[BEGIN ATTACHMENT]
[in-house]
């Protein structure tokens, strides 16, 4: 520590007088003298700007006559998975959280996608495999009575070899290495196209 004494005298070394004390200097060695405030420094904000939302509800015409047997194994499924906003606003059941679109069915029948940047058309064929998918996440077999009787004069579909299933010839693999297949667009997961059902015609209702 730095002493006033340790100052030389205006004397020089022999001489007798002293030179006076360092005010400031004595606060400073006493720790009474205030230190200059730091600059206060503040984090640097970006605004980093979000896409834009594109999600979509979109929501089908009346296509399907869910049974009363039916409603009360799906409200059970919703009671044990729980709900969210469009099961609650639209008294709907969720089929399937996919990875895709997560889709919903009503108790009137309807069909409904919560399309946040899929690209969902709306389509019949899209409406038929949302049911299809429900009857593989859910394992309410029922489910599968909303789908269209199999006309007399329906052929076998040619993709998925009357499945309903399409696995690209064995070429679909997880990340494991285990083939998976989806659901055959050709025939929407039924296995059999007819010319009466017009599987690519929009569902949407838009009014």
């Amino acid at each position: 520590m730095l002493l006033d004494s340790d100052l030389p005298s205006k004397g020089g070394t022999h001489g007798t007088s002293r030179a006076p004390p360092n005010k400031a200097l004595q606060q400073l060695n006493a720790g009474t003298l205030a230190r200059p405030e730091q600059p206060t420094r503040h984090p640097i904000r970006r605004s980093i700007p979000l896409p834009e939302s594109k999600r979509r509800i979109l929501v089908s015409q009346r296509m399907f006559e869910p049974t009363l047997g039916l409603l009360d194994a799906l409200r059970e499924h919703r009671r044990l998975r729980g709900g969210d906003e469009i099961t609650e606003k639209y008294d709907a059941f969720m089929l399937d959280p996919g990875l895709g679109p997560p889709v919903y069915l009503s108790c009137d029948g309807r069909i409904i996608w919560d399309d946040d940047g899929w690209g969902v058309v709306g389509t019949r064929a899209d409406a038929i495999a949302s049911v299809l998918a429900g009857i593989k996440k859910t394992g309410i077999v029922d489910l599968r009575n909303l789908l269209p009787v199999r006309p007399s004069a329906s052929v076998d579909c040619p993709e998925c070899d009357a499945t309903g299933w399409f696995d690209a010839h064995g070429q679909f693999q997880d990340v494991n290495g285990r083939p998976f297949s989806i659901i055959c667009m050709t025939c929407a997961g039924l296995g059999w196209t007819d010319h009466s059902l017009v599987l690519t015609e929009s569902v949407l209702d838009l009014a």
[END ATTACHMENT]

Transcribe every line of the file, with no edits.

[in-house]
């Protein structure tokens, strides 16, 4: 520590007088003298700007006559998975959280996608495999009575070899290495196209 004494005298070394004390200097060695405030420094904000939302509800015409047997194994499924906003606003059941679109069915029948940047058309064929998918996440077999009787004069579909299933010839693999297949667009997961059902015609209702 730095002493006033340790100052030389205006004397020089022999001489007798002293030179006076360092005010400031004595606060400073006493720790009474205030230190200059730091600059206060503040984090640097970006605004980093979000896409834009594109999600979509979109929501089908009346296509399907869910049974009363039916409603009360799906409200059970919703009671044990729980709900969210469009099961609650639209008294709907969720089929399937996919990875895709997560889709919903009503108790009137309807069909409904919560399309946040899929690209969902709306389509019949899209409406038929949302049911299809429900009857593989859910394992309410029922489910599968909303789908269209199999006309007399329906052929076998040619993709998925009357499945309903399409696995690209064995070429679909997880990340494991285990083939998976989806659901055959050709025939929407039924296995059999007819010319009466017009599987690519929009569902949407838009009014």
């Amino acid at each position: 520590m730095l002493l006033d004494s340790d100052l030389p005298s205006k004397g020089g070394t022999h001489g007798t007088s002293r030179a006076p004390p360092n005010k400031a200097l004595q606060q400073l060695n006493a720790g009474t003298l205030a230190r200059p405030e730091q600059p206060t420094r503040h984090p640097i904000r970006r605004s980093i700007p979000l896409p834009e939302s594109k999600r979509r509800i979109l929501v089908s015409q009346r296509m399907f006559e869910p049974t009363l047997g039916l409603l009360d194994a799906l409200r059970e499924h919703r009671r044990l998975r729980g709900g969210d906003e469009i099961t609650e606003k639209y008294d709907a059941f969720m089929l399937d959280p996919g990875l895709g679109p997560p889709v919903y069915l009503s108790c009137d029948g309807r069909i409904i996608w919560d399309d946040d940047g899929w690209g969902v058309v709306g389509t019949r064929a899209d409406a038929i495999a949302s049911v299809l998918a429900g009857i593989k996440k859910t394992g309410i077999v029922d489910l599968r009575n909303l789908l269209p009787v199999r006309p007399s004069a329906s052929v076998d579909c040619p993709e998925c070899d009357a499945t309903g299933w399409f696995d690209a010839h064995g070429q679909f693999q997880d990340v494991n290495g285990r083939p998976f297949s989806i659901i055959c667009m050709t025939c929407a997961g039924l296995g059999w196209t007819d010319h009466s059902l017009v599987l690519t015609e929009s569902v949407l209702d838009l009014a």